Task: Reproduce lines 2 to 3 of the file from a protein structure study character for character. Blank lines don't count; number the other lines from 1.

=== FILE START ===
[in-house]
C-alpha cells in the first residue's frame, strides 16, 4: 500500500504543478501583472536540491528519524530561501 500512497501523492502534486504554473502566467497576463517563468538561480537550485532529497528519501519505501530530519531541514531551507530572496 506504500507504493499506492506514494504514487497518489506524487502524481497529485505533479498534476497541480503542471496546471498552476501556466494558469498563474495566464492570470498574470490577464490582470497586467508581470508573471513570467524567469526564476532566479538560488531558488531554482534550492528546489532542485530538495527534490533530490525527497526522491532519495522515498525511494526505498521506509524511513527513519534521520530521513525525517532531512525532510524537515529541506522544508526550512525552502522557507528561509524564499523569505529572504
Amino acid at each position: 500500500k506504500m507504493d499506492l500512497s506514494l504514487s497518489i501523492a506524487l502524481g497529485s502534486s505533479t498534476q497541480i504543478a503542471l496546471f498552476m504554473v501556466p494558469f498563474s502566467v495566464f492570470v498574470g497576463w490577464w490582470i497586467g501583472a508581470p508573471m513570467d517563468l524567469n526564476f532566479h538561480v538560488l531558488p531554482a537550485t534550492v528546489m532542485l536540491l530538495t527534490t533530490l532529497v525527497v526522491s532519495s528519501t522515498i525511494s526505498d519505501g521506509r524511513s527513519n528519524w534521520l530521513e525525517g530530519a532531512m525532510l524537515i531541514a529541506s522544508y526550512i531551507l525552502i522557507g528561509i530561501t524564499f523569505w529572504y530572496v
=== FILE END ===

C-alpha cells in the first residue's frame, strides 16, 4: 500500500504543478501583472536540491528519524530561501 500512497501523492502534486504554473502566467497576463517563468538561480537550485532529497528519501519505501530530519531541514531551507530572496 506504500507504493499506492506514494504514487497518489506524487502524481497529485505533479498534476497541480503542471496546471498552476501556466494558469498563474495566464492570470498574470490577464490582470497586467508581470508573471513570467524567469526564476532566479538560488531558488531554482534550492528546489532542485530538495527534490533530490525527497526522491532519495522515498525511494526505498521506509524511513527513519534521520530521513525525517532531512525532510524537515529541506522544508526550512525552502522557507528561509524564499523569505529572504
Amino acid at each position: 500500500k506504500m507504493d499506492l500512497s506514494l504514487s497518489i501523492a506524487l502524481g497529485s502534486s505533479t498534476q497541480i504543478a503542471l496546471f498552476m504554473v501556466p494558469f498563474s502566467v495566464f492570470v498574470g497576463w490577464w490582470i497586467g501583472a508581470p508573471m513570467d517563468l524567469n526564476f532566479h538561480v538560488l531558488p531554482a537550485t534550492v528546489m532542485l536540491l530538495t527534490t533530490l532529497v525527497v526522491s532519495s528519501t522515498i525511494s526505498d519505501g521506509r524511513s527513519n528519524w534521520l530521513e525525517g530530519a532531512m525532510l524537515i531541514a529541506s522544508y526550512i531551507l525552502i522557507g528561509i530561501t524564499f523569505w529572504y530572496v